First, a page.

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Emmanouil Billis

Emmanouil Billis was recently honoured by the German government which bestowed the Max Planck Society’s Otto Hahn Medal on him for this doctoral thesis on the “Role of the Judge in Adversarial and Inquisitorial Systems of Criminal Procedure. Theoretical Models, Evidentiary Proceedings in England and Germany, International Dimensions” [Die Rolle des Richters im adversatorischen und im inquisitorischen Beweisverfahren], published in 2015. The award ceremony took place in Weimar on 21 June at the Max Planck Society’s Annual Conference (Jahresversammlung).

It is one of the most important distinctions for young academics in all academic disciplines in Germany. Few Greeks have ever won the Otto Hahn Medal since 1978 when it was introduced (one was the leading mathematician Dimitrios Christodoulos back in 1981), and in general very few jurists –and criminologists in particular– have ever won the medal, irrespective of their nationality.

Moreover, the scholar was chosen among the other prize winners in the same academic discipline for the prestigious 2017 Otto Hahn Award. This distinction offers considerable support during the prize winner’s post-doctoral studies.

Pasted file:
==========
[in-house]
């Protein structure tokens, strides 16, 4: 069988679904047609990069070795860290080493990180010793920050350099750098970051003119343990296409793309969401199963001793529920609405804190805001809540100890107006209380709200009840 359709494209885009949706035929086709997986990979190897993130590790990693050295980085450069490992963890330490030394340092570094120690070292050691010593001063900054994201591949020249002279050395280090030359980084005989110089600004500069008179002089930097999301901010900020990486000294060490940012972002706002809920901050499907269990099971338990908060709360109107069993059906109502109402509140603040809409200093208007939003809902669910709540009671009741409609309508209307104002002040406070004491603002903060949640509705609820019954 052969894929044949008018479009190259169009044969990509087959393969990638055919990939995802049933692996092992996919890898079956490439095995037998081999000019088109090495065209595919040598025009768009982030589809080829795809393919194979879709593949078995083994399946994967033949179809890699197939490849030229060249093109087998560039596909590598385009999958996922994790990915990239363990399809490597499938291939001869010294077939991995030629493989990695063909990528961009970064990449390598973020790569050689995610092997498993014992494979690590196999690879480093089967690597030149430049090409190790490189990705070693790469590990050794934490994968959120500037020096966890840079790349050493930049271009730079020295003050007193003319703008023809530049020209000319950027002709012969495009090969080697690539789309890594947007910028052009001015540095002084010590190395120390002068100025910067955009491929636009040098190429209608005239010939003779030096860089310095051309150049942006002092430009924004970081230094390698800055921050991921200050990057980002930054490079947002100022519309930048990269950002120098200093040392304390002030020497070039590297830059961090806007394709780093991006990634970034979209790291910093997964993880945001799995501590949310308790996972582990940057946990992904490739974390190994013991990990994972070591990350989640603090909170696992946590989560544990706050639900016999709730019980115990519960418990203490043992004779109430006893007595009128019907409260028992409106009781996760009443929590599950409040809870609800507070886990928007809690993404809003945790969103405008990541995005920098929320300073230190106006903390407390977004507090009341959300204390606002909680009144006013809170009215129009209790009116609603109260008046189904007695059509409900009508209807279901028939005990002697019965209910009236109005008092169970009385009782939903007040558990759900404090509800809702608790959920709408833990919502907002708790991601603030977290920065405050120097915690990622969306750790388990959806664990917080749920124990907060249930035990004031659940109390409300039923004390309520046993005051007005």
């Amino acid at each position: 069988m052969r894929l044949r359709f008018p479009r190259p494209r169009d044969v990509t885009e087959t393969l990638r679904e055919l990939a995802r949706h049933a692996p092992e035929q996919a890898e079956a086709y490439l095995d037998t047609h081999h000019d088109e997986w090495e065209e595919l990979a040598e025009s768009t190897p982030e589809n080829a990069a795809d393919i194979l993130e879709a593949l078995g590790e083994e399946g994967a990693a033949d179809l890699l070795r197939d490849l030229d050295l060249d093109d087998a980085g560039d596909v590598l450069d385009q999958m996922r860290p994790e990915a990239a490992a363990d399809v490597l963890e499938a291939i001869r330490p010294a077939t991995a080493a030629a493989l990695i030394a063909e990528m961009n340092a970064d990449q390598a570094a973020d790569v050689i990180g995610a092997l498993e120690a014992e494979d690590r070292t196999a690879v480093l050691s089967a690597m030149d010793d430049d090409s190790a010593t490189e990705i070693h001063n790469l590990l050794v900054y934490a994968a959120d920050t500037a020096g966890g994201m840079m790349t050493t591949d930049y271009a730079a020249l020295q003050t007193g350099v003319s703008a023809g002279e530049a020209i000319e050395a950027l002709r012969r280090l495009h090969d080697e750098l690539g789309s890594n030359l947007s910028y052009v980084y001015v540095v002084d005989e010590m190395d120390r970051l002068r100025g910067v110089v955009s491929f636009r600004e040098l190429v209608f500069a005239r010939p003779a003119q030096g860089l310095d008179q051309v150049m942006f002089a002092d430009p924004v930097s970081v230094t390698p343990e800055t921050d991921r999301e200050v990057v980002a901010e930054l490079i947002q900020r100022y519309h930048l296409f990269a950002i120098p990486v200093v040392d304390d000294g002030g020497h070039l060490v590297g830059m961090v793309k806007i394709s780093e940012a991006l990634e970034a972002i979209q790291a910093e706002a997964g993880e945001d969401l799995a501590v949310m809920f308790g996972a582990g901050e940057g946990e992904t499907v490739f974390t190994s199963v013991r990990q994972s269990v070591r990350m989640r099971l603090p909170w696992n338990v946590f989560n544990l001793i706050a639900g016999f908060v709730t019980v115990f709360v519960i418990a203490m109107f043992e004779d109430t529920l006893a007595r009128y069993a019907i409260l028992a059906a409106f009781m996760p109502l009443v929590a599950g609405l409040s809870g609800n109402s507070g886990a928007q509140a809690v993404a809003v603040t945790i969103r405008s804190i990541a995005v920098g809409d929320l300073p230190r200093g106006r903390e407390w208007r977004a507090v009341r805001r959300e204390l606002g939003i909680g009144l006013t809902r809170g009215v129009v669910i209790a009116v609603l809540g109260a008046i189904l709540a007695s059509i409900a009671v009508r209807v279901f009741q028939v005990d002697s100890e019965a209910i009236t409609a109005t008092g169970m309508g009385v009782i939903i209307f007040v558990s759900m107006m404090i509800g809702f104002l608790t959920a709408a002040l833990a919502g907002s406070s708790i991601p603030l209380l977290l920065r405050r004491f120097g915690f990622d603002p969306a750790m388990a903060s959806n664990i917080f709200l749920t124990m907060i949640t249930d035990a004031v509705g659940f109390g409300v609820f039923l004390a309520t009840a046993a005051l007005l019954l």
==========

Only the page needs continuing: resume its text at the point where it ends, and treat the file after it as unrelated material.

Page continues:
Emmanouil Billis studied law at the Democritus University of Thrace (2001-2005). He went on to do postgraduate studies in criminal law at the Law School of the Capodistrian and National University of Athens (2005-2008) and then at the University of Bonn (2009-2010) were he received a summa cum laude distinction for his dissertation on European criminal law provisions and human rights. He carried out doctoral research with a scholarship from the Onassis Foundation (2012-2014) at the Law School of the University of Freiburg into the role of judges in hearings and inquisitorial evidentiary proceedings.

He is a visiting researcher and lecturer at Queen Mary University, London. For the last 6 years, he has also been a researcher at the Max Planck Institute of Foreign and International Criminal Law. In the 2015-2017 period he undertook translation of the Greek penal code into English in collaboration with Vasiliki Chalkiadaki. The book entitled “The Greek Penal Code” published by Duncker & Humblot and the Max Planck Institute of Foreign and International Criminal Law, includes a detailed introduction to Greek criminal law as well as a translation of the current Greek penal code into English, and is also the only modern academic work on this topic.

Since 2007 Emmanouil Billis has been a practising lawyer and member of the Athens Bar Association, and since 2015 has held the post of Substitute Lecturer at the Officers’ School of the Hellenic Police Academy.